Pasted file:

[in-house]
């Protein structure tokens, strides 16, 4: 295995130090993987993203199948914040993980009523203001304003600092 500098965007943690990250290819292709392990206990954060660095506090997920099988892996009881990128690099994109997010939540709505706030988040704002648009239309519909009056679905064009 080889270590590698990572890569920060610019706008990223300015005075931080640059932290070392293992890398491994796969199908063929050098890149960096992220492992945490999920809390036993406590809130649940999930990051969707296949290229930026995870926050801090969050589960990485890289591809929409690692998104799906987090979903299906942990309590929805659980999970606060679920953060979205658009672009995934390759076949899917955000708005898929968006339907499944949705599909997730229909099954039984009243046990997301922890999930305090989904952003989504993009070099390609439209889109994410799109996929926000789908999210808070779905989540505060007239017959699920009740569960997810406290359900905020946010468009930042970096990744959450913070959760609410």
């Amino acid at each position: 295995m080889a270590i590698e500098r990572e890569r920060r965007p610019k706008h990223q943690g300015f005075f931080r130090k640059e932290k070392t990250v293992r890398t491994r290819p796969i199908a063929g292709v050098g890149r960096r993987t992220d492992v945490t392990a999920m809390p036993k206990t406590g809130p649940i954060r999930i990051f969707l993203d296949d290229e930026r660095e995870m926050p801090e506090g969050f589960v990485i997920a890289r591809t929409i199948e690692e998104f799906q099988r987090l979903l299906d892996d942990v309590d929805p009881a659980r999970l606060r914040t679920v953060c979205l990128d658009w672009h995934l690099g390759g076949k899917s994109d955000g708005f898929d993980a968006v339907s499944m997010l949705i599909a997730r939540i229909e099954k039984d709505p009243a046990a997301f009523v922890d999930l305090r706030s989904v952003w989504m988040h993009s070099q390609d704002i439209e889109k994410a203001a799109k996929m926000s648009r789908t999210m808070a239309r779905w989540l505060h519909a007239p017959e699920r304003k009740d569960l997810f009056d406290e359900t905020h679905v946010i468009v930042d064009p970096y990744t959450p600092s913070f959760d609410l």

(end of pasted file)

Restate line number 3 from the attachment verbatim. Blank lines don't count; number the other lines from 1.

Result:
């Amino acid at each position: 295995m080889a270590i590698e500098r990572e890569r920060r965007p610019k706008h990223q943690g300015f005075f931080r130090k640059e932290k070392t990250v293992r890398t491994r290819p796969i199908a063929g292709v050098g890149r960096r993987t992220d492992v945490t392990a999920m809390p036993k206990t406590g809130p649940i954060r999930i990051f969707l993203d296949d290229e930026r660095e995870m926050p801090e506090g969050f589960v990485i997920a890289r591809t929409i199948e690692e998104f799906q099988r987090l979903l299906d892996d942990v309590d929805p009881a659980r999970l606060r914040t679920v953060c979205l990128d658009w672009h995934l690099g390759g076949k899917s994109d955000g708005f898929d993980a968006v339907s499944m997010l949705i599909a997730r939540i229909e099954k039984d709505p009243a046990a997301f009523v922890d999930l305090r706030s989904v952003w989504m988040h993009s070099q390609d704002i439209e889109k994410a203001a799109k996929m926000s648009r789908t999210m808070a239309r779905w989540l505060h519909a007239p017959e699920r304003k009740d569960l997810f009056d406290e359900t905020h679905v946010i468009v930042d064009p970096y990744t959450p600092s913070f959760d609410l």